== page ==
Such licences are now compulsory, for under section 22, S. 22.
Patents Act, 1883, it is enacted :-
“If on the petition of any person interested it is

proved to the Board of Trade that by
reason of the default of a patentee to
grant licences on reasonable terms-
(c.) Any person is prevented from working

or using to the best advantage an

invention of which he is possessed,
the Board may order the patentee to
grant licences on such terms as to the
amount of royalties, security for payment, ,
or otherwise, as the Board, having regard
to the nature of the invention and the
circumstances of the case, may deem just,
and any such order may be enforced by

Further, on Licenses, see chap. x.

3. New process.


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3. A new process in producing a known article.

A patent may be extended to a new process to be carried on by known implements or elements, and ultimately producing some other known substance, but producing it cheaper, or in a more expeditious manner, or of a better or more useful kind (per Abbott, C.J., in R. v. Wheeler, 2 B. & Ald. 350 (1819), quoted and approved of in Murray v. Clayton, L.R. 7 Ch. 584 (1872), by James, L.J.).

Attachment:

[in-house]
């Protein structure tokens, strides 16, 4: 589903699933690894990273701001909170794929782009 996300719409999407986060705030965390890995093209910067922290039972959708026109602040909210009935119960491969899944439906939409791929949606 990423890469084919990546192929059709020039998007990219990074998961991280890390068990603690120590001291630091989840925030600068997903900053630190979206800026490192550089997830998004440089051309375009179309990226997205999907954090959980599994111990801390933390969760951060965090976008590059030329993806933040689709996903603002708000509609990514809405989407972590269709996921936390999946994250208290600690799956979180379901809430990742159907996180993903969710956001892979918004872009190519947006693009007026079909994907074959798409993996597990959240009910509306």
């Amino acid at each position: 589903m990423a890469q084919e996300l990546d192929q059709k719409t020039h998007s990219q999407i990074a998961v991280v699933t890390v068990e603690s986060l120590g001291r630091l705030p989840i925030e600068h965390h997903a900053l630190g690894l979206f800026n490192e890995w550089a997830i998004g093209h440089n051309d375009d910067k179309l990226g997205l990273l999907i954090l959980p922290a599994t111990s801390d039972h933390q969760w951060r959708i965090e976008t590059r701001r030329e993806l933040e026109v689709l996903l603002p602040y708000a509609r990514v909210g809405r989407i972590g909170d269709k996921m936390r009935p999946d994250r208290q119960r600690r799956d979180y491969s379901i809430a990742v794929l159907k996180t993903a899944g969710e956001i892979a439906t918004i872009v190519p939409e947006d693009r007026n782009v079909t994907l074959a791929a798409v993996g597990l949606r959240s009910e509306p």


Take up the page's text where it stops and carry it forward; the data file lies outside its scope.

And in Walton v. Potter, I Web. P.R. 590 (1841), Tindal, C.J., referring to this point, said : “Now there can be no doubt whatever that, although one man has obtained a patent for a given object, there are many modes still open for other men of ingenuity to obtain a patent for the same object. There may be many roads leading to one place, and if a man has by dint of his own genius and discovery, after a patent has been obtained, been able to give the public, without reference to the former one, or borrowing from the former one, a new and superior mode of arriving at the same end, there can be no objection to his taking out a patent for that purpose."

Also in Stevens v. Keating, 2 Web. P.R. 182 (1847), per